May 31st, 2019

    The leading crime and postcode data research and analysis platform

    Article source: http://ukcrimestats.com/blog/2019/05/29/test/

    Crime data now updated to February 2019

    April 12th, 2019

    All done. Kent Police however is still far behind on catching up with missing data. Officially, the changelog says that they are only missing ASB data from November 2018 due to a change in IT systems.
    But it seems to go much deeper than that. In a typical month, Kent
    would report 20k crime and ASB incidents but the data from November to
    February is only showing 3k and 6k crimes which can’t be explained by a
    missing 2-3k ASB incidents. I shall take it up with them directly.


    Article source: http://ukcrimestats.com/blog/2019/04/12/crime-data-now-updated-to-february-2019/

    Where were the 10 worst hotspots for bike theft in 2018?

    April 11th, 2019

    I’ve looked at this using postcode sectors – a small unit and probably the most relevant. This is something you can easily query with a ukcrimestats login. Here are the top 10 – I knew Cambridge was bad, but not that bad !


    Article source: http://ukcrimestats.com/blog/2019/04/11/where-were-the-10-worst-hotspots-for-bike-theft-in-2018/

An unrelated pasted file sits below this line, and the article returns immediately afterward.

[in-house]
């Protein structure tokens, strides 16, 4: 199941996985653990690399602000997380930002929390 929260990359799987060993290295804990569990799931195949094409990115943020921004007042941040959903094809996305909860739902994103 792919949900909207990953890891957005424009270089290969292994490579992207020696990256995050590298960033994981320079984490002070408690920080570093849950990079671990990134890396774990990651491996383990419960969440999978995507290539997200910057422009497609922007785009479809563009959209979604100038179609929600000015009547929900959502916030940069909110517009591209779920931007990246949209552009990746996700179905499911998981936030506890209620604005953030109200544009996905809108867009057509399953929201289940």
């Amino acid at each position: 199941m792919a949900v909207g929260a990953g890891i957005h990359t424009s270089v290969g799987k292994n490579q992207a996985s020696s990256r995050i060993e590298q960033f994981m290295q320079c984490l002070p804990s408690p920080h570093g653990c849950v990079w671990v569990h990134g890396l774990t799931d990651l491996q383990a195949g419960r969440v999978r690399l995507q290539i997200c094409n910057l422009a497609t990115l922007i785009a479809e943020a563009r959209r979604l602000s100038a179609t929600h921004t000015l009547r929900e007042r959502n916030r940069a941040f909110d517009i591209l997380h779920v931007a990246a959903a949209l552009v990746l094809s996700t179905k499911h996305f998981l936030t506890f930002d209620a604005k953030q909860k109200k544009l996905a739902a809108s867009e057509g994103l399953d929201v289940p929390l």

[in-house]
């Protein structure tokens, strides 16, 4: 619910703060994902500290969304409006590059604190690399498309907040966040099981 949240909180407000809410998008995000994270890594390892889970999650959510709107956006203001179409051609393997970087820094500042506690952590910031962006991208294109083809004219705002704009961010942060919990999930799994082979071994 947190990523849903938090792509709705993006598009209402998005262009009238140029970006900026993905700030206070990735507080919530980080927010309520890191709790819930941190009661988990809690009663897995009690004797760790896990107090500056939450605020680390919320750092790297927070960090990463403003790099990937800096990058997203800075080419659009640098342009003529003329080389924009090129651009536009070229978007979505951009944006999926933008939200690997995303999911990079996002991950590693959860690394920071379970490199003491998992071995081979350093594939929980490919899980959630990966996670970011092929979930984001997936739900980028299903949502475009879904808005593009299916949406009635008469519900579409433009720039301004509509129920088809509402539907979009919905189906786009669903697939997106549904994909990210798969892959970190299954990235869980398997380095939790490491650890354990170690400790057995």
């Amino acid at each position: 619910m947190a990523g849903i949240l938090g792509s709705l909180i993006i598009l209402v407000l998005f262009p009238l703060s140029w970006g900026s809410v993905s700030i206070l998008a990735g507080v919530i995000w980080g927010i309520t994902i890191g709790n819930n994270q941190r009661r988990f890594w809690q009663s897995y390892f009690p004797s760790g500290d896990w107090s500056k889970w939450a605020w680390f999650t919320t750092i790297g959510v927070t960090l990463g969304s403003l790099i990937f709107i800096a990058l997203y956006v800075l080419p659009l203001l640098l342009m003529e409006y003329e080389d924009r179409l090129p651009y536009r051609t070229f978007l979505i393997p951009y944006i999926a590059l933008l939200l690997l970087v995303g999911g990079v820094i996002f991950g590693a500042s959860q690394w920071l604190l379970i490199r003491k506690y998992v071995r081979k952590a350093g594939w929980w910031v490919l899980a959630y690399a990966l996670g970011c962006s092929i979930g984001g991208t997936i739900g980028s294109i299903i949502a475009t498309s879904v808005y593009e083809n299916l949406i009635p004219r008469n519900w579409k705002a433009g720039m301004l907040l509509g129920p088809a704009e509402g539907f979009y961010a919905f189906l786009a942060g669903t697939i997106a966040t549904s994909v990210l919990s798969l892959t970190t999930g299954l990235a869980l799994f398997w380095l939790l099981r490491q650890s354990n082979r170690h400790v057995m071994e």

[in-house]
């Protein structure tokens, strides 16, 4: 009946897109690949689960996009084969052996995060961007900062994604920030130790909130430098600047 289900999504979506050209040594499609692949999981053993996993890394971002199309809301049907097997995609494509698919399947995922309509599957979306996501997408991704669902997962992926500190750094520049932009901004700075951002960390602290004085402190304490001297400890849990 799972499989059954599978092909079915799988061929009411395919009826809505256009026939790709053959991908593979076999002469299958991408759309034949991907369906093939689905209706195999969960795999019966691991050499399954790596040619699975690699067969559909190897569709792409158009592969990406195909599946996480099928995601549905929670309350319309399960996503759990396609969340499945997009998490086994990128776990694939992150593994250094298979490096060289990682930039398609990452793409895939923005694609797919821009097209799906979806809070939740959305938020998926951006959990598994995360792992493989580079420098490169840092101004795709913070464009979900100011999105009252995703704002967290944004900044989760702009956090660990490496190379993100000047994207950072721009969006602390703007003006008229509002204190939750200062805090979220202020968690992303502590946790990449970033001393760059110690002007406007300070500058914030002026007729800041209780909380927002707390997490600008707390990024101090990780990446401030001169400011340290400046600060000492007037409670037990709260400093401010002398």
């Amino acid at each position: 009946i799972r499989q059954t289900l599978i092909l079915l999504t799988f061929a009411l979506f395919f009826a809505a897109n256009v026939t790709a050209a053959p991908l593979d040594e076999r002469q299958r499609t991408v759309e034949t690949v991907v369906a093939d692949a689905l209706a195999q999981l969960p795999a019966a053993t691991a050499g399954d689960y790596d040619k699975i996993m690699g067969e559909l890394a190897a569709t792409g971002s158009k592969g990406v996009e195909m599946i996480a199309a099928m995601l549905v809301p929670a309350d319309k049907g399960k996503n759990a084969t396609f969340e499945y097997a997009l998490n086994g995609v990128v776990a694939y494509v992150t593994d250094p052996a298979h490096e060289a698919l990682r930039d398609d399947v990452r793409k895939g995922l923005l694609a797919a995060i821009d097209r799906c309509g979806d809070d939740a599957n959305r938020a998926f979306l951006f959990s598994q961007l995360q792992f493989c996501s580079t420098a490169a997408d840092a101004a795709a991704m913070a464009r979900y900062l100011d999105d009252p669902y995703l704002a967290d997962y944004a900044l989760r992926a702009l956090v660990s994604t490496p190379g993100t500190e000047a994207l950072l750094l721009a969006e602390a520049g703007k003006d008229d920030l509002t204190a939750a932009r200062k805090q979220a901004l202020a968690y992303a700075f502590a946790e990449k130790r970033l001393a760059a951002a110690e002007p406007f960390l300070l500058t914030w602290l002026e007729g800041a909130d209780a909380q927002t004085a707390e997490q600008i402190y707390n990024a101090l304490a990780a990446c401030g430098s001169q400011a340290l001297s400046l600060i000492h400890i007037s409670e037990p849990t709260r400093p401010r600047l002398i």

How much crime do we actually know about?

    April 10th, 2019

    A good piece in the BBC here recently – Crime figures: Do the police know how much there really is?

    I’m always at pains to stress the limitations of crime data when people phone/email me – as they frequently do. I even republished a chapter by Nick Ross, formerly of Crimewatch from his excellent book, Crime: How to solve it – and why so much of we’re told is wrong. By it’s nature crime is secretive and there will always be a gap between actual crime, reported crime and recorded crime.

    I have long argued that it is wrong for the Police Forces to be in charge of the collection and collation of crime data and statistics because that is how they are held to account and there is a clear conflict of interest.

    A bit like students marking their own exam papers.

    There has to be a better way.

    For all that, crime data in England, Wales and Northern Ireland – is for researchers, the number one crime dataset in the world. Monthly data from 2011, divided into crime types and fairly closely geospatially located. I would never argue that it’s perfect, but I’m confident that it is the most transparent crime dataset in the world – both in scale and detail.

    And something, in this case, a substantial something, is far better than nothing.


    Article source: http://ukcrimestats.com/blog/2019/04/09/how-much-crime-do-we-actually-know-about/